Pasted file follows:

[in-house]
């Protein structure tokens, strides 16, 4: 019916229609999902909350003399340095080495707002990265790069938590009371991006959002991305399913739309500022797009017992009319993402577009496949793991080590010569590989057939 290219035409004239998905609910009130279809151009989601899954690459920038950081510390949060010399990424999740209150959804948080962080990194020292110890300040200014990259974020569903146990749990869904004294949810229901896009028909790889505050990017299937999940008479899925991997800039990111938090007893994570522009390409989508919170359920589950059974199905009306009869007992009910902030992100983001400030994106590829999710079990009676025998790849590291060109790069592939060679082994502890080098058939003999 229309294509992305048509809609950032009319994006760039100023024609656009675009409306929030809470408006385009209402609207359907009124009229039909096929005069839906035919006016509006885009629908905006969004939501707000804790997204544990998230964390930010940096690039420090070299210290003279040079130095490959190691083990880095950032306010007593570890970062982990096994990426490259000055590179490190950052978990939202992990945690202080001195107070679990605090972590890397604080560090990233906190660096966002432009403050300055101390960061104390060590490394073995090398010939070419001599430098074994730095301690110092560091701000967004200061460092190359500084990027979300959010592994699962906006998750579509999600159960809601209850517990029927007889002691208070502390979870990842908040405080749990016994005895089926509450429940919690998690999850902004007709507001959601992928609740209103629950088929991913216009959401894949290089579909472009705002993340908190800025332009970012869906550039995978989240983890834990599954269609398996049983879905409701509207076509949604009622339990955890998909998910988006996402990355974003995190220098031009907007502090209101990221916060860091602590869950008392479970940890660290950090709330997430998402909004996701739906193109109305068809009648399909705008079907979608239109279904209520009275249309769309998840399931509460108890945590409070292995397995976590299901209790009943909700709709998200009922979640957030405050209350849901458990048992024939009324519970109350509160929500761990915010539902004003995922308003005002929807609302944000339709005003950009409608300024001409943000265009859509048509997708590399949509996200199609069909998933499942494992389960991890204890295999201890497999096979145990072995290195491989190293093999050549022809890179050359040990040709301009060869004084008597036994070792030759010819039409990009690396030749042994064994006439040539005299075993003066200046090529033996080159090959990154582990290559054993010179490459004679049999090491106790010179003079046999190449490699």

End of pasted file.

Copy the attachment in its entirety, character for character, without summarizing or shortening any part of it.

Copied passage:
[in-house]
């Protein structure tokens, strides 16, 4: 019916229609999902909350003399340095080495707002990265790069938590009371991006959002991305399913739309500022797009017992009319993402577009496949793991080590010569590989057939 290219035409004239998905609910009130279809151009989601899954690459920038950081510390949060010399990424999740209150959804948080962080990194020292110890300040200014990259974020569903146990749990869904004294949810229901896009028909790889505050990017299937999940008479899925991997800039990111938090007893994570522009390409989508919170359920589950059974199905009306009869007992009910902030992100983001400030994106590829999710079990009676025998790849590291060109790069592939060679082994502890080098058939003999 229309294509992305048509809609950032009319994006760039100023024609656009675009409306929030809470408006385009209402609207359907009124009229039909096929005069839906035919006016509006885009629908905006969004939501707000804790997204544990998230964390930010940096690039420090070299210290003279040079130095490959190691083990880095950032306010007593570890970062982990096994990426490259000055590179490190950052978990939202992990945690202080001195107070679990605090972590890397604080560090990233906190660096966002432009403050300055101390960061104390060590490394073995090398010939070419001599430098074994730095301690110092560091701000967004200061460092190359500084990027979300959010592994699962906006998750579509999600159960809601209850517990029927007889002691208070502390979870990842908040405080749990016994005895089926509450429940919690998690999850902004007709507001959601992928609740209103629950088929991913216009959401894949290089579909472009705002993340908190800025332009970012869906550039995978989240983890834990599954269609398996049983879905409701509207076509949604009622339990955890998909998910988006996402990355974003995190220098031009907007502090209101990221916060860091602590869950008392479970940890660290950090709330997430998402909004996701739906193109109305068809009648399909705008079907979608239109279904209520009275249309769309998840399931509460108890945590409070292995397995976590299901209790009943909700709709998200009922979640957030405050209350849901458990048992024939009324519970109350509160929500761990915010539902004003995922308003005002929807609302944000339709005003950009409608300024001409943000265009859509048509997708590399949509996200199609069909998933499942494992389960991890204890295999201890497999096979145990072995290195491989190293093999050549022809890179050359040990040709301009060869004084008597036994070792030759010819039409990009690396030749042994064994006439040539005299075993003066200046090529033996080159090959990154582990290559054993010179490459004679049999090491106790010179003079046999190449490699």